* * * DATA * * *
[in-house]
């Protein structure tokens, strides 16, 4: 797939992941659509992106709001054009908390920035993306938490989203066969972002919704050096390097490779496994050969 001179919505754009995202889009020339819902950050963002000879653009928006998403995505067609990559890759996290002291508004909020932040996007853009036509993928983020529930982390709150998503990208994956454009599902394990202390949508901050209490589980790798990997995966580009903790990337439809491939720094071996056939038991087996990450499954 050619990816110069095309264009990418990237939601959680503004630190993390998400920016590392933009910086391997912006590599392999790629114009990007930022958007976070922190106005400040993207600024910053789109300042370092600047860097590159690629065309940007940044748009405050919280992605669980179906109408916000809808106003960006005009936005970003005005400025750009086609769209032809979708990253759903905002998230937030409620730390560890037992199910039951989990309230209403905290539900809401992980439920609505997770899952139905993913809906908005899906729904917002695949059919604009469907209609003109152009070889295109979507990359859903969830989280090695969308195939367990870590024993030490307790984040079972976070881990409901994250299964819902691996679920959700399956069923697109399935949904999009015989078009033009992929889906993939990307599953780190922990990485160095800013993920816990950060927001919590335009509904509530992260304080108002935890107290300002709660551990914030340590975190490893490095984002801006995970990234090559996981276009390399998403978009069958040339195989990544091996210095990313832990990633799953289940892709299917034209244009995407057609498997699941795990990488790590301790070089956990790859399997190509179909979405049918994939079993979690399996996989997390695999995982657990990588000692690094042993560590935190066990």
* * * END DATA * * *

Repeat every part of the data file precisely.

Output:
[in-house]
């Protein structure tokens, strides 16, 4: 797939992941659509992106709001054009908390920035993306938490989203066969972002919704050096390097490779496994050969 001179919505754009995202889009020339819902950050963002000879653009928006998403995505067609990559890759996290002291508004909020932040996007853009036509993928983020529930982390709150998503990208994956454009599902394990202390949508901050209490589980790798990997995966580009903790990337439809491939720094071996056939038991087996990450499954 050619990816110069095309264009990418990237939601959680503004630190993390998400920016590392933009910086391997912006590599392999790629114009990007930022958007976070922190106005400040993207600024910053789109300042370092600047860097590159690629065309940007940044748009405050919280992605669980179906109408916000809808106003960006005009936005970003005005400025750009086609769209032809979708990253759903905002998230937030409620730390560890037992199910039951989990309230209403905290539900809401992980439920609505997770899952139905993913809906908005899906729904917002695949059919604009469907209609003109152009070889295109979507990359859903969830989280090695969308195939367990870590024993030490307790984040079972976070881990409901994250299964819902691996679920959700399956069923697109399935949904999009015989078009033009992929889906993939990307599953780190922990990485160095800013993920816990950060927001919590335009509904509530992260304080108002935890107290300002709660551990914030340590975190490893490095984002801006995970990234090559996981276009390399998403978009069958040339195989990544091996210095990313832990990633799953289940892709299917034209244009995407057609498997699941795990990488790590301790070089956990790859399997190509179909979405049918994939079993979690399996996989997390695999995982657990990588000692690094042993560590935190066990």